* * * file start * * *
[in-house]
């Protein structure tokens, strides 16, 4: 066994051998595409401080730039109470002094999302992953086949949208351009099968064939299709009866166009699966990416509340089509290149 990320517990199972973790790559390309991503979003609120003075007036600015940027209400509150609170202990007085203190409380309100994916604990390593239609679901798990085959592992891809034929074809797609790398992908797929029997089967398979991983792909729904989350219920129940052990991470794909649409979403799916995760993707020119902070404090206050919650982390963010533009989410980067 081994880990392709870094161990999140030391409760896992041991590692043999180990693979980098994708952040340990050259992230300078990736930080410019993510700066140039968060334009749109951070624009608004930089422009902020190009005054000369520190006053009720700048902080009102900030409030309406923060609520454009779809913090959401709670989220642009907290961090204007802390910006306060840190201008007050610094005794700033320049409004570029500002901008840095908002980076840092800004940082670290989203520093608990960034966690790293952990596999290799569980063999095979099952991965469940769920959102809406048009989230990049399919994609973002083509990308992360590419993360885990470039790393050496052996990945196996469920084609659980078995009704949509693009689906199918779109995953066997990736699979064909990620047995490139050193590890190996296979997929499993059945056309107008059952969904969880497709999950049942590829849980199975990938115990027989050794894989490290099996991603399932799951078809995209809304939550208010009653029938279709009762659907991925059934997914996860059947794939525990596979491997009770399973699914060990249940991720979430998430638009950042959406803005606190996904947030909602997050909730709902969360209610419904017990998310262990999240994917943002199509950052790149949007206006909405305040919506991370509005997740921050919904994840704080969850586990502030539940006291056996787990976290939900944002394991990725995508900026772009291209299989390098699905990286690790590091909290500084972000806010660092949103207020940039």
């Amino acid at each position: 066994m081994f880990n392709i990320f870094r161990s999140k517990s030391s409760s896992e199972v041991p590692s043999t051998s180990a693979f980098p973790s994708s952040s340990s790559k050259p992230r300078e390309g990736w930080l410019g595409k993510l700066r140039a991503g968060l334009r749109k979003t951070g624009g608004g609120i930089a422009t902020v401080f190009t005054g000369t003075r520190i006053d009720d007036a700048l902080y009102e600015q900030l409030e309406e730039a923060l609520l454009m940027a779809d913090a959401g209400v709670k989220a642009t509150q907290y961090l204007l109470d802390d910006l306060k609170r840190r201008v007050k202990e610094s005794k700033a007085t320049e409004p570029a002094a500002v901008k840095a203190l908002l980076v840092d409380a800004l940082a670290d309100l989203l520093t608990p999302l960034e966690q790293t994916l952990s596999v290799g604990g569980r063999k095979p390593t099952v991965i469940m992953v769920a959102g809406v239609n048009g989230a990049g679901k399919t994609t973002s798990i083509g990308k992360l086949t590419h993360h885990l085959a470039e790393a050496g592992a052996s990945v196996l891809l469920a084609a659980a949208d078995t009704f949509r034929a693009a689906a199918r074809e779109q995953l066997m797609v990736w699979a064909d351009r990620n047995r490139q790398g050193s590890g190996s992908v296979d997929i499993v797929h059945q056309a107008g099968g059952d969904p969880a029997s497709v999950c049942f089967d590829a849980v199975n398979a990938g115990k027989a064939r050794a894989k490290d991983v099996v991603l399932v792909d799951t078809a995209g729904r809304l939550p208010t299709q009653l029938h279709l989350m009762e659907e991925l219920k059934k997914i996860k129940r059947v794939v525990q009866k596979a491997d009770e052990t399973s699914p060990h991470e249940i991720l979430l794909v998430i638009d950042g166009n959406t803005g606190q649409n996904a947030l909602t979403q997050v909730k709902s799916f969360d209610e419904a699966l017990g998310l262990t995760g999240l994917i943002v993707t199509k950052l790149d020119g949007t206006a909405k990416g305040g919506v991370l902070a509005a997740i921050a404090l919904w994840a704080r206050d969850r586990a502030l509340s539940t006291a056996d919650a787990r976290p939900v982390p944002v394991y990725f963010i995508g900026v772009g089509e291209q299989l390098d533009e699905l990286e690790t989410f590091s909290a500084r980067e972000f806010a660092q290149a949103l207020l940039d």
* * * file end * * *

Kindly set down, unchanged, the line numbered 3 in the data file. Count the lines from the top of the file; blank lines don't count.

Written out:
């Amino acid at each position: 066994m081994f880990n392709i990320f870094r161990s999140k517990s030391s409760s896992e199972v041991p590692s043999t051998s180990a693979f980098p973790s994708s952040s340990s790559k050259p992230r300078e390309g990736w930080l410019g595409k993510l700066r140039a991503g968060l334009r749109k979003t951070g624009g608004g609120i930089a422009t902020v401080f190009t005054g000369t003075r520190i006053d009720d007036a700048l902080y009102e600015q900030l409030e309406e730039a923060l609520l454009m940027a779809d913090a959401g209400v709670k989220a642009t509150q907290y961090l204007l109470d802390d910006l306060k609170r840190r201008v007050k202990e610094s005794k700033a007085t320049e409004p570029a002094a500002v901008k840095a203190l908002l980076v840092d409380a800004l940082a670290d309100l989203l520093t608990p999302l960034e966690q790293t994916l952990s596999v290799g604990g569980r063999k095979p390593t099952v991965i469940m992953v769920a959102g809406v239609n048009g989230a990049g679901k399919t994609t973002s798990i083509g990308k992360l086949t590419h993360h885990l085959a470039e790393a050496g592992a052996s990945v196996l891809l469920a084609a659980a949208d078995t009704f949509r034929a693009a689906a199918r074809e779109q995953l066997m797609v990736w699979a064909d351009r990620n047995r490139q790398g050193s590890g190996s992908v296979d997929i499993v797929h059945q056309a107008g099968g059952d969904p969880a029997s497709v999950c049942f089967d590829a849980v199975n398979a990938g115990k027989a064939r050794a894989k490290d991983v099996v991603l399932v792909d799951t078809a995209g729904r809304l939550p208010t299709q009653l029938h279709l989350m009762e659907e991925l219920k059934k997914i996860k129940r059947v794939v525990q009866k596979a491997d009770e052990t399973s699914p060990h991470e249940i991720l979430l794909v998430i638009d950042g166009n959406t803005g606190q649409n996904a947030l909602t979403q997050v909730k709902s799916f969360d209610e419904a699966l017990g998310l262990t995760g999240l994917i943002v993707t199509k950052l790149d020119g949007t206006a909405k990416g305040g919506v991370l902070a509005a997740i921050a404090l919904w994840a704080r206050d969850r586990a502030l509340s539940t006291a056996d919650a787990r976290p939900v982390p944002v394991y990725f963010i995508g900026v772009g089509e291209q299989l390098d533009e699905l990286e690790t989410f590091s909290a500084r980067e972000f806010a660092q290149a949103l207020l940039d």